Posted on October 23, 2015 by Mary Anne Hoben

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Loki Fish on Facebook

Posted on April 17, 2015 by Dylan Knutson

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Pickled What?

Posted on December 01, 2014 by Dylan Knutson

Loki team members, Brent Davis and Drew Koshar spent the summer on board the F/V Loki and F/V Njord as deckhands fishing in Alaska, and now they get to follow the fish they caught every step of the way to the farmers markets and local grocery stores, to ensure the best quality, from sea to table.

Dylan, Brent, and Drew are now prepping 400 pounds of keta for a batch of pickled salmon for New Seasons Market! New Seasons Market is a rad locally-owned grocery store in Portland that works directly with farmers, ranchers, producers, and US!

How do we pickle salmon? First, the salmon are filleted, deboned, and cut into one-inch cubes, all by hand in the Loki warehouse.


Next, the salmon cubes are soaked in a homemade salt brine for several days. Once they are done setting, they are rinsed. Finally, the salmon cubes are portioned out into jars, which are then filled with the special Loki sweet brine, lemon, and chopped onions.

Give it a try! If you’ve had pickled herring, it’s a similar taste, with a meatier texture. Our special recipe comes from traditional Scandinavian influences.

 This big batch is going to  New Seasons Market, but you can still find our pickled salmon at the farmers markets throughout the year, or order it online from I Love Blue Sea! 

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The Keta are Coming!

Posted on September 15, 2014 by Dylan Knutson

It’s almost that time of the year again. You might still be lamenting the end of the summer/fresh salmon season. You might also be stocking up on our flash frozen fillets. Either way, you should GET EXCITED about our upcoming local fall fishing. We will be heading out in just a couple weeks to fish for Keta salmon in Puget Sound, and we are here now to answer all your questions and get you pumped about fresh Keta!

What is a Keta?

Keta salmon, also known as chum, are the second most abundant and second largest (next to King) species of pacific salmon, averaging 10-15 pounds. They spend a short amount of time as fry in the estuaries before heading out to the ocean to mature. They have an average life span of 3 to 6 years.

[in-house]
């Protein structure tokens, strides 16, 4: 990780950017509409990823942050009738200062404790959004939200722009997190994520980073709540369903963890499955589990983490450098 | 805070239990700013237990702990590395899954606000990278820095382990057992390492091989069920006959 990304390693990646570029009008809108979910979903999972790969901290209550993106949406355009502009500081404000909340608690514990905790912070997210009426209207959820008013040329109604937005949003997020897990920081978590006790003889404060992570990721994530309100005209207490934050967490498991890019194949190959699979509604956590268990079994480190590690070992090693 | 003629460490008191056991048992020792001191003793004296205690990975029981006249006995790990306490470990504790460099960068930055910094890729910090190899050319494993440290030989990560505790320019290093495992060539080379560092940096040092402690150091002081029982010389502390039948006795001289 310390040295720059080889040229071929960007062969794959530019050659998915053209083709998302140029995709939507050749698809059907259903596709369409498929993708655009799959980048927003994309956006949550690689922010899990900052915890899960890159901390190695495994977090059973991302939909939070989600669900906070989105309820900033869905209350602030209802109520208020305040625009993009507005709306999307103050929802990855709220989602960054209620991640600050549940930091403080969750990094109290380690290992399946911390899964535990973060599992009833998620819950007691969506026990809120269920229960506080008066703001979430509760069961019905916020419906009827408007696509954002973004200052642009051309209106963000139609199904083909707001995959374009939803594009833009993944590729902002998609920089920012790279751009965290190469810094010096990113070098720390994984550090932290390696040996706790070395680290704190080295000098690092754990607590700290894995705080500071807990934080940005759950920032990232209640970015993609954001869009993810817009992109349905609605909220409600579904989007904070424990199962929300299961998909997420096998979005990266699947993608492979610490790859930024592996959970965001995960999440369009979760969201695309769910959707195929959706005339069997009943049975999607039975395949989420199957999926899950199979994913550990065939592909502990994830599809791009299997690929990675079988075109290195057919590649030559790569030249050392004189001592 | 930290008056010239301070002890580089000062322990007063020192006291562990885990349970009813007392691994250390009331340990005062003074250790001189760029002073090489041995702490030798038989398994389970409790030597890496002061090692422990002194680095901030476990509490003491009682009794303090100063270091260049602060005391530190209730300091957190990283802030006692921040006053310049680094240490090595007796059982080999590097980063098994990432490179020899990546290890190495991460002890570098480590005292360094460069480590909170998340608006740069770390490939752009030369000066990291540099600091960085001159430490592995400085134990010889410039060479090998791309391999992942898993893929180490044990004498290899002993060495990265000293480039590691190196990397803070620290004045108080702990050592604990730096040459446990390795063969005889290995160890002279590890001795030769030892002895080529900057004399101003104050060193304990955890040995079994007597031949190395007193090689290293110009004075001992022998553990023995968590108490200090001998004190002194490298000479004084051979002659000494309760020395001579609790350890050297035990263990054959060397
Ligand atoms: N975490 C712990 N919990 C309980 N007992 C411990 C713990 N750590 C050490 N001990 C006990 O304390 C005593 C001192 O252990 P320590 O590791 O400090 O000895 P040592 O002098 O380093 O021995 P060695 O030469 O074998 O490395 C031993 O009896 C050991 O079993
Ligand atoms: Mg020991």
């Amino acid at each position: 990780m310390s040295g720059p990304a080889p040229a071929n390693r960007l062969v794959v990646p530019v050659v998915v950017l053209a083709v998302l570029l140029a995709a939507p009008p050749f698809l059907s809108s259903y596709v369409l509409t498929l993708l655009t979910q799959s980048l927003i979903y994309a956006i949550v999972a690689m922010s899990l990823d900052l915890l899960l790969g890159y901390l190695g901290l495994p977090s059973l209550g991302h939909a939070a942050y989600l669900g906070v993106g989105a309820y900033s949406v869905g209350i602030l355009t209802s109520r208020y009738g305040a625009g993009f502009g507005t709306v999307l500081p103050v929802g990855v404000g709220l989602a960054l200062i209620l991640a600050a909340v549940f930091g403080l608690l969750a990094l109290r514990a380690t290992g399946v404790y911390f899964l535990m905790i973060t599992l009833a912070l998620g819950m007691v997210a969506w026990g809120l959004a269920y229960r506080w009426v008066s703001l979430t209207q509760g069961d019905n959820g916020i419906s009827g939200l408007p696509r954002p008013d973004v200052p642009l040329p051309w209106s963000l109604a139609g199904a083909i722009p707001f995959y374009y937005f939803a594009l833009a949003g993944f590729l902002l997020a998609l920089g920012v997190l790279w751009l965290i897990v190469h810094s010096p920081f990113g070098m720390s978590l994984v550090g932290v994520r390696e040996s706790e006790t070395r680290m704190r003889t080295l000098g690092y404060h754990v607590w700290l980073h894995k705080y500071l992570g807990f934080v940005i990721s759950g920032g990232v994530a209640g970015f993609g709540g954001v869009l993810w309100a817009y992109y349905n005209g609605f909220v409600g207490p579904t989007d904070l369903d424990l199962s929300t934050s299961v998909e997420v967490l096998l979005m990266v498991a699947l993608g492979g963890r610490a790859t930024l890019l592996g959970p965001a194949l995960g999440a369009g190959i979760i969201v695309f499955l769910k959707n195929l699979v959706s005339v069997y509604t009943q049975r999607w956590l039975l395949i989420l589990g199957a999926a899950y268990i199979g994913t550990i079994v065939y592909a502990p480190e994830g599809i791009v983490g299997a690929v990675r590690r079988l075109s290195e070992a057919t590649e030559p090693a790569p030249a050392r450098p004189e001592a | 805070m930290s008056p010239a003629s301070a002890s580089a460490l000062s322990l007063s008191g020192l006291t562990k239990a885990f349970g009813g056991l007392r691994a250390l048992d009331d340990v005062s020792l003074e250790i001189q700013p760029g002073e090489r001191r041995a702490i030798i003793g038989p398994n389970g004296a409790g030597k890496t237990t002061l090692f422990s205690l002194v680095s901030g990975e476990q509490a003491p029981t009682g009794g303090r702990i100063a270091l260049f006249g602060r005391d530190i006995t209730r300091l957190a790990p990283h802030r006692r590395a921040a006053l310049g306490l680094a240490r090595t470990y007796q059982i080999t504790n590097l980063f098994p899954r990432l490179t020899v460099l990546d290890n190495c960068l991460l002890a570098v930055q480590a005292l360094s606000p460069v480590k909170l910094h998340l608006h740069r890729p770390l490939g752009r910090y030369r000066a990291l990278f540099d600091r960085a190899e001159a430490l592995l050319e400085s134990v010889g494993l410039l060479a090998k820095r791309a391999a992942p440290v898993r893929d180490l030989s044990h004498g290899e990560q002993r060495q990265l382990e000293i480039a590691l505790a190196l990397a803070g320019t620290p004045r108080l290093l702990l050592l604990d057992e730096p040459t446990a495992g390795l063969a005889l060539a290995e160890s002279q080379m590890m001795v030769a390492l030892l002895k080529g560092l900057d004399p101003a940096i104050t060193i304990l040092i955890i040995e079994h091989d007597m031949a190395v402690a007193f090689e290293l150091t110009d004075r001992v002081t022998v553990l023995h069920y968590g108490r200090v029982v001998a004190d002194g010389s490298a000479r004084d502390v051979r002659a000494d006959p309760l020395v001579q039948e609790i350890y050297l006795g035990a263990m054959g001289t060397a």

Huge Keta from last year’s fall season!


Oh, Chum salmon… right. Isn’t that what people feed their dogs?

So here’s the truth about Keta salmon: Keta have gotten a bad rap over the years. Why? One reason is the negative association their name draws to the idea of “chumming the water” (luring other fish with smaller fish, guts, etc). Another reason for this reputation is that keta eat lower on the food chain, which causes their flesh to turn pale and break down as they enter fresh water environments to spawn.

However, when caught in saltwater, and cleaned and handled properly (as we so pride ourselves in doing at Loki), the keta salmon have a firm, lean, and meaty texture, and are quite delicious!

And to actually answer that question: some people do feed their dogs keta salmon. But we have lots of customers who feed their dogs sockeye and king salmon! We do love to take good care of our pets, here in Seattle.

How should I cook Keta salmon?

Keta salmon have a lower oil content, which gives them a firm texture, mild flavor, and thick flake size. For this reason, they are great for marinades or special seasonings, as the fish will soak up the flavors you pair it with. However, you want to be very careful not to overcook the fillets. Since it has less oil, it takes much less time to cook.

 Our partners, I Love Blue Sea, say they love to use keta salmon in fishermen pies and potpies, or sautéed with capers and white wine vinegar. Many of our customers use them for seafood stews, salmon patties, and pasta sauces.